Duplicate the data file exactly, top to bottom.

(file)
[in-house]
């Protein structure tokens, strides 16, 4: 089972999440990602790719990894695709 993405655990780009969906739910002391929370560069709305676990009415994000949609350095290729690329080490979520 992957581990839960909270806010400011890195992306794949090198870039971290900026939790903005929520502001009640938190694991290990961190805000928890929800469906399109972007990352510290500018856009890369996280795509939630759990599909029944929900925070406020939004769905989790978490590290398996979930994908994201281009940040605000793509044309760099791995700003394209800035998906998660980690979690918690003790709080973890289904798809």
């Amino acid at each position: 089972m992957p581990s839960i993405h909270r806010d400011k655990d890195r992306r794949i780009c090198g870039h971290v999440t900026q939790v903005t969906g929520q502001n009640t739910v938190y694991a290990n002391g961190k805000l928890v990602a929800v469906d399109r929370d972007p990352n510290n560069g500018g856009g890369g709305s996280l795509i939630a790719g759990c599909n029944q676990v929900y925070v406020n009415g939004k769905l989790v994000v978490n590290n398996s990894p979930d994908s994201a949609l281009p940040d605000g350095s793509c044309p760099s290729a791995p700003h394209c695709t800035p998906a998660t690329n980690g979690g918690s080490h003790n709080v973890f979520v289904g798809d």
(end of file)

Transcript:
[in-house]
């Protein structure tokens, strides 16, 4: 089972999440990602790719990894695709 993405655990780009969906739910002391929370560069709305676990009415994000949609350095290729690329080490979520 992957581990839960909270806010400011890195992306794949090198870039971290900026939790903005929520502001009640938190694991290990961190805000928890929800469906399109972007990352510290500018856009890369996280795509939630759990599909029944929900925070406020939004769905989790978490590290398996979930994908994201281009940040605000793509044309760099791995700003394209800035998906998660980690979690918690003790709080973890289904798809």
């Amino acid at each position: 089972m992957p581990s839960i993405h909270r806010d400011k655990d890195r992306r794949i780009c090198g870039h971290v999440t900026q939790v903005t969906g929520q502001n009640t739910v938190y694991a290990n002391g961190k805000l928890v990602a929800v469906d399109r929370d972007p990352n510290n560069g500018g856009g890369g709305s996280l795509i939630a790719g759990c599909n029944q676990v929900y925070v406020n009415g939004k769905l989790v994000v978490n590290n398996s990894p979930d994908s994201a949609l281009p940040d605000g350095s793509c044309p760099s290729a791995p700003h394209c695709t800035p998906a998660t690329n980690g979690g918690s080490h003790n709080v973890f979520v289904g798809d």